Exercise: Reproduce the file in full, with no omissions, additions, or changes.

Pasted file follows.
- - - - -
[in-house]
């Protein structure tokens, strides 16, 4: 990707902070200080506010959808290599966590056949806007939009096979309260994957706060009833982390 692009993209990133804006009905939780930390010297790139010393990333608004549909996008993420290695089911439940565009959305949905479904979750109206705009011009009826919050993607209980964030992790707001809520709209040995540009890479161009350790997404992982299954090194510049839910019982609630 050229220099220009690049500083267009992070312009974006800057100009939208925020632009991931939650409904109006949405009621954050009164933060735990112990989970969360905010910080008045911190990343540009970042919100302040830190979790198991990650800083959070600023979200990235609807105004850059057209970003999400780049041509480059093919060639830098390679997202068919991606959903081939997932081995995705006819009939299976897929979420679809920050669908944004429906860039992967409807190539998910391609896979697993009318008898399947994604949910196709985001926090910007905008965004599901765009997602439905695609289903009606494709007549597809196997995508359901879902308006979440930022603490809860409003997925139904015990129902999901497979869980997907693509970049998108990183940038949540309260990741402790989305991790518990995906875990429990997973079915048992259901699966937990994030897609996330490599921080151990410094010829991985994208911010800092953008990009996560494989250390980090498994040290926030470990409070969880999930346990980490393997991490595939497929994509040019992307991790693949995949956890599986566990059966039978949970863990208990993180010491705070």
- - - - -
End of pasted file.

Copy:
[in-house]
């Protein structure tokens, strides 16, 4: 990707902070200080506010959808290599966590056949806007939009096979309260994957706060009833982390 692009993209990133804006009905939780930390010297790139010393990333608004549909996008993420290695089911439940565009959305949905479904979750109206705009011009009826919050993607209980964030992790707001809520709209040995540009890479161009350790997404992982299954090194510049839910019982609630 050229220099220009690049500083267009992070312009974006800057100009939208925020632009991931939650409904109006949405009621954050009164933060735990112990989970969360905010910080008045911190990343540009970042919100302040830190979790198991990650800083959070600023979200990235609807105004850059057209970003999400780049041509480059093919060639830098390679997202068919991606959903081939997932081995995705006819009939299976897929979420679809920050669908944004429906860039992967409807190539998910391609896979697993009318008898399947994604949910196709985001926090910007905008965004599901765009997602439905695609289903009606494709007549597809196997995508359901879902308006979440930022603490809860409003997925139904015990129902999901497979869980997907693509970049998108990183940038949540309260990741402790989305991790518990995906875990429990997973079915048992259901699966937990994030897609996330490599921080151990410094010829991985994208911010800092953008990009996560494989250390980090498994040290926030470990409070969880999930346990980490393997991490595939497929994509040019992307991790693949995949956890599986566990059966039978949970863990208990993180010491705070």